Dedicated to the Study of the Cicadas of Massachusetts and New England


Massachusetts Cicadas Special Projects

About Cicada Projects News Category

The Cicada Projects section contains articles of two different types. Type one pertains to those subjects where the author is trying to find out something new and interesting about cicadas. Type two pertains to subjects where the author hosts visiting researchers in projects that involve Massachusetts and New England.

Okanagana rimosa in New England

Hunt for Okanagana in New England If you live in Massachusetts or anywhere in New England and have seen Okanagana rimosa or Okanagana canadensis it would be appreciated if you could drop an email. Since I am anxious to find live specimens of this species for study. Their discarded exuvia (nymph shells) look like the below images: Click the images for a closer look. Sorry for the poor quality but hopefully you can make out the prominent black bands. This is how you can tell the difference between Okanagana cicada ex

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Date Posted: 2005-06-20 Comments: (1)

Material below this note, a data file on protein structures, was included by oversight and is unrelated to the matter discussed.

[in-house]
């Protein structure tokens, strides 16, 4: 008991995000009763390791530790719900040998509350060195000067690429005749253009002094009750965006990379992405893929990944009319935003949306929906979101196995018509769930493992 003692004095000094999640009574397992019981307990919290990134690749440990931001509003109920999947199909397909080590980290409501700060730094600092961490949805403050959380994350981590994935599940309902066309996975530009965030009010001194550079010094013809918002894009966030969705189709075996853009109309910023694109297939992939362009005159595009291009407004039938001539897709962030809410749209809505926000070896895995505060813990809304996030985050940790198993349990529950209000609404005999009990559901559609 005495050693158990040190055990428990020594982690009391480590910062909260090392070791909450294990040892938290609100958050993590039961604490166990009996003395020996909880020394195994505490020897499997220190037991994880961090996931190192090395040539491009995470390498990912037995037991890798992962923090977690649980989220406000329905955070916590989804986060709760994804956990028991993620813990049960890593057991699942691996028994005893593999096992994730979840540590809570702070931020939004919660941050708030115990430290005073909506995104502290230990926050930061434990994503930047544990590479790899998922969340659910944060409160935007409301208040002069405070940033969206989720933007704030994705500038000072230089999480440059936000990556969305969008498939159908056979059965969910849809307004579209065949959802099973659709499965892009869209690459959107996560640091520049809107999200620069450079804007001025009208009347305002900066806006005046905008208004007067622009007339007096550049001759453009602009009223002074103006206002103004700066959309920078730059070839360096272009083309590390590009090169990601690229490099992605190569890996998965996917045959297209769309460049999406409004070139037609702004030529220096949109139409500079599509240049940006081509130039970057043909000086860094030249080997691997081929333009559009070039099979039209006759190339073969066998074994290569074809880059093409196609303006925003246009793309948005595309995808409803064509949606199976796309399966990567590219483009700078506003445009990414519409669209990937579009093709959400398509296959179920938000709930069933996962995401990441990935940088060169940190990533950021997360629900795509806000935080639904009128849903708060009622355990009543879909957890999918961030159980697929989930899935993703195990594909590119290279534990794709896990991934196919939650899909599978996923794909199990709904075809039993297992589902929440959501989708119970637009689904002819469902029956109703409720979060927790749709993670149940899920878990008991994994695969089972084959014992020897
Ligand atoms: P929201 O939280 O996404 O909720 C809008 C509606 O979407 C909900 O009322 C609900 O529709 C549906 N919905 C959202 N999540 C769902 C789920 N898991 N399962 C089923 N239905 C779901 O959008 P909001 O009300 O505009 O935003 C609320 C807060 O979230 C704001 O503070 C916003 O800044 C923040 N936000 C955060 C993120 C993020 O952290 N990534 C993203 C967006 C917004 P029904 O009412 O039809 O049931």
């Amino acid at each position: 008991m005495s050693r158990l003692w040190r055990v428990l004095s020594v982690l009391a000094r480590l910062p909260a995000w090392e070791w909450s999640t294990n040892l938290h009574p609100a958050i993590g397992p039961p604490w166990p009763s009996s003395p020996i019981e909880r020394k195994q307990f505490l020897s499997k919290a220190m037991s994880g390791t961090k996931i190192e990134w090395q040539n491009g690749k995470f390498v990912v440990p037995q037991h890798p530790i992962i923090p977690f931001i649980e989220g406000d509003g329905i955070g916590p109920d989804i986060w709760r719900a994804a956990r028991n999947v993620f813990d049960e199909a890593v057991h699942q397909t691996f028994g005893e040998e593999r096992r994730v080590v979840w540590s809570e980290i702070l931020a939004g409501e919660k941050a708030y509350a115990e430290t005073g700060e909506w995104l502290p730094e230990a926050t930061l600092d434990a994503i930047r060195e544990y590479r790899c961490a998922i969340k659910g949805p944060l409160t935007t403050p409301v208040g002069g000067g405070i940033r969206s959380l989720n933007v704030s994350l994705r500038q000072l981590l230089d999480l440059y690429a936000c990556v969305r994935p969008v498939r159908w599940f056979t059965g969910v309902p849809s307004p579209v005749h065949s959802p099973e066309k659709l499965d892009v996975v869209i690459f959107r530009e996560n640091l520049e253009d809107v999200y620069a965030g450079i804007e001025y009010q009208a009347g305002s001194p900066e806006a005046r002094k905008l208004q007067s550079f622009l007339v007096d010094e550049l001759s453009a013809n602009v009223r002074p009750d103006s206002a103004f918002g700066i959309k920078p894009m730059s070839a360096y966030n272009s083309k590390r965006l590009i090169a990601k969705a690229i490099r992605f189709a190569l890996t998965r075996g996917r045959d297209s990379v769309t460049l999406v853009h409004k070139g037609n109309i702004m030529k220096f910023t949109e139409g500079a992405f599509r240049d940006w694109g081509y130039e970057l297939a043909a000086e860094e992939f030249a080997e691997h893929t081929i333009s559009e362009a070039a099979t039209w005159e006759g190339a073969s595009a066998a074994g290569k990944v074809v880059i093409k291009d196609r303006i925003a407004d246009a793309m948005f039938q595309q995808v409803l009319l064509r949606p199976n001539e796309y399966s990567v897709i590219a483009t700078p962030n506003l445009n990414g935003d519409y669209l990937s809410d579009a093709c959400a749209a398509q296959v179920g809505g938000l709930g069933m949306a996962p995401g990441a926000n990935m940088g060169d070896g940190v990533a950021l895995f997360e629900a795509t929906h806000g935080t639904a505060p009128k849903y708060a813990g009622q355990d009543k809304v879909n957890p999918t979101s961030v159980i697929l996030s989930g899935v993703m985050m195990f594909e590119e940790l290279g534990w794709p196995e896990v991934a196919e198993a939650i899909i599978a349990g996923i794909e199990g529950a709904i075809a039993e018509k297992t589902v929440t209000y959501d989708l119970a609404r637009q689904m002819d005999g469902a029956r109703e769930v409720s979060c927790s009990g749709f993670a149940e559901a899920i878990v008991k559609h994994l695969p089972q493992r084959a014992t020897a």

More Morphological Variations in T. canicularis

Morphological differences in T. canicularis In my effort to start documenting morphological variations within a species, I decided to stay home today to do more work on the web site. I spent the day taking dorsal and ventral pictures of the six Cicadas I obtained yesterday in order to document size and color variations. There seems to be great variability in cicadas taken from the same location. It would seem that in some cases habitat variation may not always be the reasons for these morphological differences. I took some nice outsid

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Date Posted: 2004-08-27 Comments: (0)

Morphological Variations in Tibicen canicularis

Morphological variations in T. canicularis Cicadas are perhaps one of the most difficult of insects to identify. There are so many morphological variations among the same species that make them difficult to identify. I have decided as an on-going project to document all morphological differences. I am hopeful that in the future, I will be able to come up with a reliable key to the different species of cicadas here in New England. Today I decided to stay home and document all the variations in species that I have been

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Date Posted: 2004-08-25 Comments: (0)

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Did you spot an annual cicada or a cicada killer wasp? If you did and you have a photo and want to report it, please click the link below.

Brood I Information

The Brood I periodical cicada emergence happened in 2012 in Virginia, W. Virginia and Tennessee. Below are some of the highlights.

Brood XIX Information

The Brood XIX periodical cicada emergence has come and gone. Below is some information that you may find helpful.